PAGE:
The ’60s were indeed marked by powerful mass movements. Yet these battles were characterized by their spontaneity and their lack of direction, clear orientation and revolutionary political organization. It was precisely this spontaneous character that enabled to capitalists to smash this movement so easily in October 1970.
The lack of political leadership and organization also enabled the PQ to fill in this political gap with a pro-worker image and to channel resistance to national oppression into reformist, bourgeois electoral politics. This failure of the spontaneous movement is what the “New Left” wants to turn into a model and a theory.
The “New Left” will define its goal and strategy in spontaneous struggles on various fronts (ecology, women, the national question, the workers’ movement).
Rejecting all “finished theoretical bodies of thought,” rejecting Marxist-Leninist theory as a guide to action, the “New Left” has announced that socialism and the Party, the political instrument leading this struggle for socialism, must be rethought and redefined.
There’s no need to determine a clear goal and a scientific strategy for achieving it. All we have to do is return to our various work places and continue fighting for our demands. Solutions will show up eventually, bit by bit. “The movement is everything, the final goal nothing,” as that famous reformist Bernstein put it almost a hundred years ago.
One might ask what’s “new” about this “New Left”: a return to Bulletin populaire, to the Quebec francais movement, to spontaneous and isolated struggles for reforms. And to top it all off a long wait for some brilliant theory that will one day appear spontaneously.
As Favreau says, talking about the Quebec national question and poilitics in general, “(we are) forced in the short term into defensive positions: avoid the worst, i.e. the Liberal Party’s return to power.” (p. 136)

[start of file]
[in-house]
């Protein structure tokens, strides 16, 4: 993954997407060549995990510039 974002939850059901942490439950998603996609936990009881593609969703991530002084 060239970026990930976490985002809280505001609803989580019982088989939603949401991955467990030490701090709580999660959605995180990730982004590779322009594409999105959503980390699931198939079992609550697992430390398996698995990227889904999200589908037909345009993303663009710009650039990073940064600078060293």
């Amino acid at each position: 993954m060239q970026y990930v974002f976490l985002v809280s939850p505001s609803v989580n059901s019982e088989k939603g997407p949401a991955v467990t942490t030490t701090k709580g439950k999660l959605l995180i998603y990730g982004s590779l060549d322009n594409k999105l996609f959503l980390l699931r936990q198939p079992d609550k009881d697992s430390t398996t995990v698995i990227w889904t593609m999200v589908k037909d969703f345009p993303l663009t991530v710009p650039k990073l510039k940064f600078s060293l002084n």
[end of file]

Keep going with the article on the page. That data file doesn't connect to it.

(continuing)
This “new” orientation is strangely siiniliar to the critical support for the PQ these people have been pushing for 15 years and that has got them into their current impasse.
In these circumstances it’s not surprising that many of the 700 people who attended the conference left it frustrated and pessimistic. As one person said, “By constantly voting for the least rotten alternative, we are the ones causing the impasse.” Another added, “What kind of left is this? More time was spent attacking Lenin than Trudeau and there wasn’t a word against Levesque.”
There are lessons to be learned from the sixties, but the working class and people’s movement certainly won’t make any progress by idealizing this period.
The period was marked by the existence of small, isolated groups with little or no links with the masses, groups that were marked by an amateurish style of work and without clear revolutionary perspectives, groups that were very vulnerable to any increase of repression such as occurred during the October Crisis in 1970.
Many activists within the ranks of the Marxist-Leninist movement today know this period well, since they were active in it. It is because they summed up this period and its failures that they began to search for solutions outside of reformism and the Parti Quebecois.
They wanted to implant revolutionary ideas among the masses, in the working class. So they looked for a clear revolutionary orientation and a scientific method that would allow them to break the Left’s isolation.
They found this method and this theory in the synthesis of the history of the workers’ movement that is Marxism-Leninism-Mao Zedong Thought.
This theory provided not a dogma but a scientific foundation built on the reality of the class struggle. It enabled the formulation of a clear objective and a systematic strategy for achieving it. It was a break with the vague utopian visions of the past.
The Workers Communist Party was born through this process. Over the last five years, while others have waited, following and supporting the PQ, consistent and patient communist work has allowed us to root the WCP in the working class, not just in Quebec, but across Canada.
From a small group we have created a party, a young and embryonic party certainly, but one that is expanding and whose members are among the best fighters of the working class.
It is a good thing that there are discussions among the Left over future perspectives, over what kind of movement should be built. This will allow numerous activists to take up the struggle for socialism as well as clarifying the questions at issue.
Our Party has a role in these debates, since we are working to build an organized revolutionary working-class alternative that can confront and eliminate capitalist exploitation and oppression in all its forms.